Ahead of Veterans Day, Senator Jay Rockefeller, the longest serving member of the Senate Committee on Veterans' Affairs, today released the following statement on the full Senate's action to provide disabled veterans and their families with an increase in veterans' compensation payments through a cost-of-living adjustment (COLA).
"On Veterans Day, we pay particularly close attention to these men and women each year and their incredible sacrifices for our country. After giving so much for all of us, disabled veterans and their families should never have to worry about how they'll afford medical expenses and other monthly bills," Rockefeller said. "The COLA increase in this bill shows our disabled veterans that we care about their well-being and their families. It's a meaningful way to honor their service and sacrifice, and to make sure they're cared for."
The bipartisan COLA bill, passed by the Senate late last month, calls for a cost-of-living increase to veterans' compensation payments beginning on December 1, 2013. The COLA was last increased on December 1, 2012, because of legislation Rockefeller sponsored and led to final passage by the Senate.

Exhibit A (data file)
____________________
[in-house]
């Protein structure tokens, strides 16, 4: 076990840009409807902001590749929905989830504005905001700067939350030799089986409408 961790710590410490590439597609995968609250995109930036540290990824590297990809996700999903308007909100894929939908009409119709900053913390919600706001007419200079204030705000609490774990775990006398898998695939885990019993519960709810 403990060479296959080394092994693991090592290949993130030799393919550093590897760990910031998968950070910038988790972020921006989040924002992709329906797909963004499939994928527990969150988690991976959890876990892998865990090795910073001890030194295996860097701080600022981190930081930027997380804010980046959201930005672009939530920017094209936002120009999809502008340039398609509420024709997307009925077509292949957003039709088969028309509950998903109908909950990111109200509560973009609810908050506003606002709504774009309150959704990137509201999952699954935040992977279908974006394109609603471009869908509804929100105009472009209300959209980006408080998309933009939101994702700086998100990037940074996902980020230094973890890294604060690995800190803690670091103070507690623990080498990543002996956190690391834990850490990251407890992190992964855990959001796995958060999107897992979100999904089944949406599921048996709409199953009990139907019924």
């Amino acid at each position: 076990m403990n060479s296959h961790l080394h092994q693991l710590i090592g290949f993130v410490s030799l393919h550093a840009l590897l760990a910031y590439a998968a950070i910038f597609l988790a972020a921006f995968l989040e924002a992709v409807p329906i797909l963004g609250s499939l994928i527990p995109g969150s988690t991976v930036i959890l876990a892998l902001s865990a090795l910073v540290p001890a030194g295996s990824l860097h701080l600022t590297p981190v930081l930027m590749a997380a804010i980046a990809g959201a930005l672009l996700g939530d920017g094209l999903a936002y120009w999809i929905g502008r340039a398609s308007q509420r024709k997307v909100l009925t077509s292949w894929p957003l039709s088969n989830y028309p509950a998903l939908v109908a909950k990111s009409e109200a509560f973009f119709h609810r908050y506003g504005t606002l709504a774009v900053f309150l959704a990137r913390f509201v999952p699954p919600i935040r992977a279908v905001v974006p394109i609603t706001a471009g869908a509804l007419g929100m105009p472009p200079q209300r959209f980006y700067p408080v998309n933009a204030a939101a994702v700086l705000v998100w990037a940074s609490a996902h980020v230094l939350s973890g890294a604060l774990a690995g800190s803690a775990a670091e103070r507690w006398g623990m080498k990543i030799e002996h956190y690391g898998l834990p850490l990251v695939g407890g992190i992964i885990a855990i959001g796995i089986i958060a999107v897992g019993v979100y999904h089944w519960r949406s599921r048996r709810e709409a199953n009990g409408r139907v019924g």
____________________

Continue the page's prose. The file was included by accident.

Rockefeller is a leading champion for veterans. The senator has long fought to protect veterans' benefits, strengthen consumer protections for veterans, and improve veterans' access to quality health care as well as education and job training programs.
Last weekend in Parkersburg, Rockefeller led a panel discussion at Parkersburg High School as part of Take a Veteran to School Day that featured several extraordinary West Virginia veterans including: Fred Mayer, a Charles Town resident and World War II veteran; John Proe, a Charles Town resident and Vietnam veteran; Jessica Lynch, a former POW who served in Iraq and is an educator in Wirt County; and Admiral Thomas Lopez, a West Virginia native from Fayette County who is a retired four star admiral and served as Commander in Chief, United States Naval Forces, Europe and Commander in Chief Allied Forces, Southern Europe.
"Having kids learn from veterans makes them more aware of their place in the world. There's nothing like hearing the lessons they have to teach," Rockefeller said during the panel discussion.